The Ottawa Citizen from Ottawa, Ontario, Canada on October 2, 1989 · 13
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The Ottawa Citizen from Ottawa, Ontario, Canada · 13

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Ottawa, Ontario, Canada
Issue Date:
Monday, October 2, 1989
Page:
13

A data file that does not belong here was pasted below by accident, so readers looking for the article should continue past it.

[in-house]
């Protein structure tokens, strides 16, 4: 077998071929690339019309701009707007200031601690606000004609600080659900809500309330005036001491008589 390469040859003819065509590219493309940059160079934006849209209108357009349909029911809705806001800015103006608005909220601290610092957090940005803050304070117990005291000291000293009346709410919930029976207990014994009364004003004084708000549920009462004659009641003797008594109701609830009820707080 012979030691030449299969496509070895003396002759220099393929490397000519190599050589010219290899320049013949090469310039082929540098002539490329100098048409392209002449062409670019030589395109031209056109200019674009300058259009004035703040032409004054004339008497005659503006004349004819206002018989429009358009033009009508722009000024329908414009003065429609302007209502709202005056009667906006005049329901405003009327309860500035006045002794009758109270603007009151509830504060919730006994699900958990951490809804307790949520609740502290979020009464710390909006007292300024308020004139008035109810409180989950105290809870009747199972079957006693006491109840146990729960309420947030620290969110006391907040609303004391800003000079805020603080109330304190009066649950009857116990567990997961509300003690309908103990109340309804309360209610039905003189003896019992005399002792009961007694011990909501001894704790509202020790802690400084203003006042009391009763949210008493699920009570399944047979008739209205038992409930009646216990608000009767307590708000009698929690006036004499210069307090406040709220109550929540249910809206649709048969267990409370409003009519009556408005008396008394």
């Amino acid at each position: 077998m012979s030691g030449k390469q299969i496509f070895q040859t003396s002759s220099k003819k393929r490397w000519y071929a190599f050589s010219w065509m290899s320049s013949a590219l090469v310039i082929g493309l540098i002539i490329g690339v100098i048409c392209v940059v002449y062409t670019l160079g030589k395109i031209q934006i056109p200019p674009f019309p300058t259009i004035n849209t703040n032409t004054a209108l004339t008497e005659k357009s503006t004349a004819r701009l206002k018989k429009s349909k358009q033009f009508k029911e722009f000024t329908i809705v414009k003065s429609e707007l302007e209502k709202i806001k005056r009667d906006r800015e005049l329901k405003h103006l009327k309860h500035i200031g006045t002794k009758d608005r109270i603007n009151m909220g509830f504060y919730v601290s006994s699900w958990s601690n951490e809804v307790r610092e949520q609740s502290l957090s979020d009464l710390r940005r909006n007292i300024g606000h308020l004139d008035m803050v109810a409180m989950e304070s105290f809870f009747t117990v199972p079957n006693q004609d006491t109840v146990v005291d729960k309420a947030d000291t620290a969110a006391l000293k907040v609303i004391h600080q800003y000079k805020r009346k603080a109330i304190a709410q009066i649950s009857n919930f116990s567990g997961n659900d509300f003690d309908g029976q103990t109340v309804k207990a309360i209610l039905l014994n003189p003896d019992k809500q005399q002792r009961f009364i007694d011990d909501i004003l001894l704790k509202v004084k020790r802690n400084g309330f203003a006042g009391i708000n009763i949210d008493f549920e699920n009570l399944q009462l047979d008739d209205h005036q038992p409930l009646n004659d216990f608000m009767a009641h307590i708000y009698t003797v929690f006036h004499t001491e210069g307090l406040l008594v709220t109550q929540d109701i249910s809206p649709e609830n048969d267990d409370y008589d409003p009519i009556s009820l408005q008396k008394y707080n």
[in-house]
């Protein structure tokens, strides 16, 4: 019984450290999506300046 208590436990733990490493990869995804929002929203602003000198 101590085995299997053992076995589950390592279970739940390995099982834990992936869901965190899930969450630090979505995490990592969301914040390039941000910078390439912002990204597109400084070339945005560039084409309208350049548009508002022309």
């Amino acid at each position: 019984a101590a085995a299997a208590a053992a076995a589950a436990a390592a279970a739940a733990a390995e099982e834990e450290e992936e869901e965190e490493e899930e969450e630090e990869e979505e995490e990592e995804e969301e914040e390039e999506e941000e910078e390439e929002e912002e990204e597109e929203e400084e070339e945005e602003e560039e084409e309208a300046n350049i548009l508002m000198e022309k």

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BEST AVAILABLE COPY C0MMUNITIESB3 N0TICEB0ARDB4 BUSINESSB5 SECTION 13 PAGES B1-B8 Mystery unlocked: Driver's right key starts wrong car Citizen staff Ever wish the key to your Lada would fit a Mercedes-Benz? Maybe it does. Take the case of Nepean resident Craig Anstiss, who mistook a blue Buick for a Chevrolet Monte Carlo a friend had lent him. In the dark parking lot of Kanata's Red Coach Restaurant, Anstiss got in the Buick using the Chevy's key and drove away. But when Buick owner Martin Vin-ko, also of Nepean, went to fetch his car, he knew the difference between a Chevy and a Buick. He called Ontario Provincial Police about 2 a.m. Sunday and reported the car stolen. Later that day, OPP Const. Brian McDougall received a call from an' anxious Anstiss. "He asked if we had a blue car reported stolen," said McDougall. "He knew where it was because he was the guy who had taken it. "He was concerned he was in trouble." Anstiss found out that morning he had taken the wrong car when his friend the Chevy's owner called and asked where his car was. He replied it was exactly where it was supposed to be, the parking lot of the Constance Bay Legion. But the only car in the lot was a Buick. "At that point, the little light came on," said McDougall. The cars were exchanged later in the day. No charges were laid. McDougall said his OPP detachment used to have two General Motors cruisers that had been built within months of each other that had interchangeable keys, enabling officers to pull pranks on each other. Armenian teen returns to homeland By Alana Kainz Citizen staff writer Marina Otarian said goodbye Sunday io her many new friends and the the luxuries of the west especially pizza, talk shows and shopping sprees. Even television commercials will be missed. The 19-year-old Armenian, who came "P3""5""" to Canada for reha- f bilitation after losing V quake in December, fa ,T"S j was surrounded by memoers 01 me Armenian community when she boarded a plane at Mirabel airport Sunday night. She was happy to be going home. But she was sad about Marina Mixed emotions leaving too. "I have made many good friends here that I will keep in contact with by writing," Otarian said through a translator. "But I have to go back and teach others about rehabilitation." Zohrab Malek spent a lot of time with the teenager during her six-month stay. While in Ottawa, she developed her personality, her English skills, and she developed a love of shopping, he said. During Marina's last spree, "she had $40 left and she just couldn't find anything to do with it," said Malek. So she turned to her father, Isaac, who has been with her since early July, and asked him what she should do with the money. "He said, 'I'll just take that'. He knows they may need it back home," said Malek. The president of the Armenian Cultural Association said she now must return to long shopping lineups in her homeland. "In a sense, we've spoiled her." The often-smiling teenager's new home is a trailer and she doesn't know yet whether it is accessible by wheelchair. "I'll come back," she said. "It's easier now to leave with glasnost." For a few at the airport, it wasn't goodbye, it was 'See you later". A group of six members of the Armenian community, the Royal Ottawa Hospital's rehabilitation centre and the Ki-wanis Club are planning to visit Marina's home town and other areas devastated by the earthquake. They are leaving Saturday for the week-long trip. "Treating patients here seems to be a less efficient way of treatment," said Dr. Raffi Balian, a resident at the rehabilitation centre. Matterq f fact-. Hot llnt! Five years ago, there were 40 escort services listed in the Ottawa-Hull Yellow Pages. Today, there are 120. Sourca: Tl-Direct Publication! Inc. 500 attend protest of Chinese killings By Alana Kainz Citizen staff writer As Jim Nickel joined a crowd of about 500 demonstrators in front of the Chinese Embassy in Ottawa Sunday, he had flashbacks of spring in Beijing. In the weeks leading up to the June 4 massacre, when hundreds of students were killed by Chinese troops, the 30-year-old was among a larger crowd of more than a million in Tiananmen Square. He left the square to go to the . countryside, missing the violence of that Nickel Feels bond weekend. He returned two days later to death and destruction. Five students from the small college where Nickel taught English were never seen again. He considers himself lucky. "I still feel a bond with those students in Beijing and I want to help," said Nickel, now a student at Carleton University. "Chinese students must continue to protest here on behalf of those still in China who are unable to have a voice." Officially, Sunday was a national day of celebration in China. It was 40 years ago that Mao Tse-tung declared the birth of the People's Republic in the same area where the students died. "There's nothing to celebrate," said organizer Oliver Yuan. "We're here to remind people that for 40 years intellectuals have been persecuted." Several protesters wore brown paper bags on their heads, fearing for the safety of relatives still in China. Yuan said it was important that people around the world and the government officials in the embassy remember the students killed when troops put down the democracy movement. "They have no right to celebrate the founding of China," Yuan said. "We're not in the mood to celebrate this day." Instead, he and other demonstrators carried signs urging people to remember the dead. Speakers made emotional pleas for democracy, frequently turning 1 k 1 CLOSE -UP "1 : 1 Urn. UMl: J- If , , , A 7 t Jack Schekkerman, Citizen Madeline and Hans van der Zweep want heronry protected A shrinking nesting ground Development threatens to close in on herons By Jim Robb Citizen staff writer An Ingleside couple is afraid that development of a tract of land east of Morrisburg is the beginning of the end for Eastern Ontario's largest nesting area of Great Blue Herons. Some 250 pairs of the majestic species breed in a 400 by 325 metre "heronry" in the northwest corner of the tract, near Morrisburg. They've been nesting there generally undisturbed since the early 1970s on the vacant industrial land, once owned by Du Pont Canada Inc. It is now owned by Montreal businessmen who have longterm plans for residential and industrial development. Despite assurances that the concept plan includes a 300-metre buffer zone around the heronry, Madeline van der Zweep says that isn't enough. She also says too little is known about other species of birds that share the hardwood forest with the herons. She and her husband, Hans, both avid birdwatchers, have seen red-shouldered hawks and least bitterns in the forest, as well as the herons. Both are provincially rare. "Developers are too hasty In developing property," she says. "People developing land should give maximum protection to wildlife." The yen der Zweeps say the herons i t, 1 Km Pensive demonstrators at Sunday and shouting at the St. Patrick Street building. And they sang haunting Chinese songs of mourning and stood for a moment of silence. On Thursday, a group of 50 gathered outside the embassy shouting "shame" at invited guests of a party thrown to celebrate the 40th anniversary of the and other species won't be able to tolerate intensified development with only a 300-metre buffer zone. There will simply be too much noise, traffic and disturbance. "I would hate to lose a site like that," says Joe Carreiro, a migratory birds expert with the Canadian Wildlife Service's Ontario Region. The Ontario Ministry of Natural Resources guidelines for heronries says 300 metres is the minimum buffer zone needed to protect them in residential areas while a buffer strip one kilometre deep is called for in industrial areas. But the guidelines are not provincial policy and private developers aren't required to adhere to them, according to Don Cuddy, regional ecologist with the ministry in Kemptville. The van der Zweeps are taking their case to Williamsburg Township Council Oct. 10 to urge a "freeze" on all development plans until an intensive environmental assessment is done. The developers, represented by consultants Proctor and Redfern Inc., are going to council that day to ask that the official plan be revised so a 200-acre plot can be rezoned for houses. Township clerk-treasurer Mike Wad-dell says council is aware of the importance of the heronry. Waddell says it could be five years before the 200 acres are built on and it could be 50 years before the bal ance of the 2,000 acres is developed. iX- ' ; , .- if - ' vi m rff 11 ine uay wi? win Never Forget -Bruno Schlumberger, Citizen gathering country. Tiananmen Square had been occupied by thousands of students and their supporters during the seven-week pro-democracy movement. On June 4 troops of the People's Army broke through barricades set up by the students. Witnesses say thousands were killed in the massacre. ARMX fires $3.5M into local economy By Mohammed Adam Citizen staff writer About $3.5 million poured into Ottawa's economy because of the much-protested ARMX '89 military weapons show, suggests a study commissioned by one of the event's organizers. The exhibition in May at Lansdowne Park led to protests from peace and church groups who said the event attracted human rights violators who use the weapons to oppress their people. The protest led to the arrest of 117 demonstrators. A spokesman for the coalition of groups says the economic benefits don't change anything. "Our opposition to ARMX is a moral one and economic arguments will not sway us," said Richard Sanders. "This report is saying, 'this is good business' but we oppose any arms sale to human rights violators regardless of whether it is good for local business." Riverside Aid. George Brown, who fought to have future exhibitions banned, said he isn't impressed with the economic argument. "I won't deny that there is some economic benefit to ARMX but so did slavery," he said. "Council knew there would be some economic losses but it voted on principle for a ban." ARMX organizer Wolfgang Schmidt said from Toronto that throwing ARMX out will harm Ottawa's ability to attract trade shows. "The City of Ottawa has made a decision to ban us from Lansdowne Park but this report shows the city and its citizens are going to be the losers. We have several invitations from other Canadian cities who are ready to welcome us and ARMX will continue to thrive." The study, by University of Guelph professor John Walsh, says ARMX is "one of the plums of Canadian trade show and convention business," with exhibitors spending about $10 million outside the Ottawa area. It says about 150 local companies ranging from haulage, catering, and contract servicing benefited directly from the exhibition. The study said one of the key advantages of the exhibition is the op-, portunity to develop business abroad. The event attracted 13,000 visitors. The study was done for Baxter Publications, one of the organizers of the exhibition. It says more than $1 billion of Canadian manufacturing business jJ directly associated with the show. Van in hurry disrespectful of procession . I DAVE BROWN f f Citizen WM staff BROWN'S BEAT People in a hurry in traffic sometimes push their way into a funeral procession. At worst, that's downright inconsiderate and in some cases, it's downright dumb. Recently the driver of a hearse timed the lights at Prince of Wales and Mea-dowlands drives perfectly. Had the hearse got through, the rest of the cars would have been cut off. As it was, the nose of the funeral vehicle was at the intersection ready to once again lead the procession. At that point, Prince of Wales narrows from four to two lanes. When the light changed and the hearse moved ahead opening room behind it a van squeezed into that space, separating the family in the limousine behind from its loved one in the vehicle ahead. After less than half a dozen blocks, the hurry truck pulled into a parking lot anc" stopped. What's dumb? The van was that of a contractor and was covered with advertising in large letters. About two dozen homeowners were in that line of cars and most saw the butt-in. Almost all had a chance to memorize the name on the truck. If any decide to have an automatic garage door installed, it won't be by that company. No more hiding Steve Gilbert says his recent call through this column asking fellow stutterers to get involved in the National Stuttering Project had few replies. "I expected that. People who stutter spend their lives avoiding and hiding. Of the replies I did get, half were in writing. Stutterers avoid telephones." The meeting will go ahead at Royal Ottawa Hospital at 505 Smyth Road, Room C, Thursday at 8 p.m. Gilbert wants it understood the first meeting is informational only, and visitors won't have to speak. One of those who will be there is Michael Smith, newly elected president of Big Brothers of Lanark County. He accepted his new role at the annual meeting in Carleton Place Sept. 19, and in his first speech as president, fell silent several times to control his stutter. I was there. At one point, he pulled out a large pile of papers and said he had planned to read them to his audience, but as people could see, that could take some time. Poking fun at his own problem brought a round of applause. "Mike is an exception," said Gilbert "He just doesn't let it slow him down and is an example to us all." More information about the project from Gilbert at 726-1934, evenings. Friends for fun For years, a quiet and successful program has been operating in Nepean, matching volunteers to mentally disabled young adults on a one-to-one basis. It's in trouble. The plan sees a series of organized group activities such as bowling, swimming and country outings. It has become something of a victim of its own success in that word spread and resulted in too many clients and too few volunteers. New friends can contact 727-6640 to join the fun. St. Pat's survivors Graduates of St. Patrick's College and High School often joke they were, by training, divided into two groups. Half went into politics and the other half went to jail. Among those who didn't go to jail are John Turner, heart surgeon Wilbert Keon and retired judge Garry Guzzo. There'll be many others at the Thanksgiving weekend reunion. It gets started with a pub party Friday evening at the high school at 1485 Heron Road. There'll be another reunion party after mass at the Confederation Room in the West Block of the Parliament Buildings. Tickets are $10 at the door. More information at 237-7075. Radio warning Somebody is playing silly games on the telephone these days and has inconvenienced several people. "He's very good at it," said one woman who fell for the line. The caller claims to be from a local radio station and in an announcer-type voice, outlines a contest. Sometimes it's a question and sometimes, as in the case of one woman caller, it was an invitation to name the tune. She did, was congratulated, and told she could pick up her prize at a radio station downtown. She fell for it, wrestled two small children into her car, struggled around for a parking spot, and rode the elevator to the station. Then she learned she was a vie- tim of somebody's idea of fun. A station spokesman said the unfunny man has been playing his game for some time, and suggests any "lucky winners" call before wasting a trip.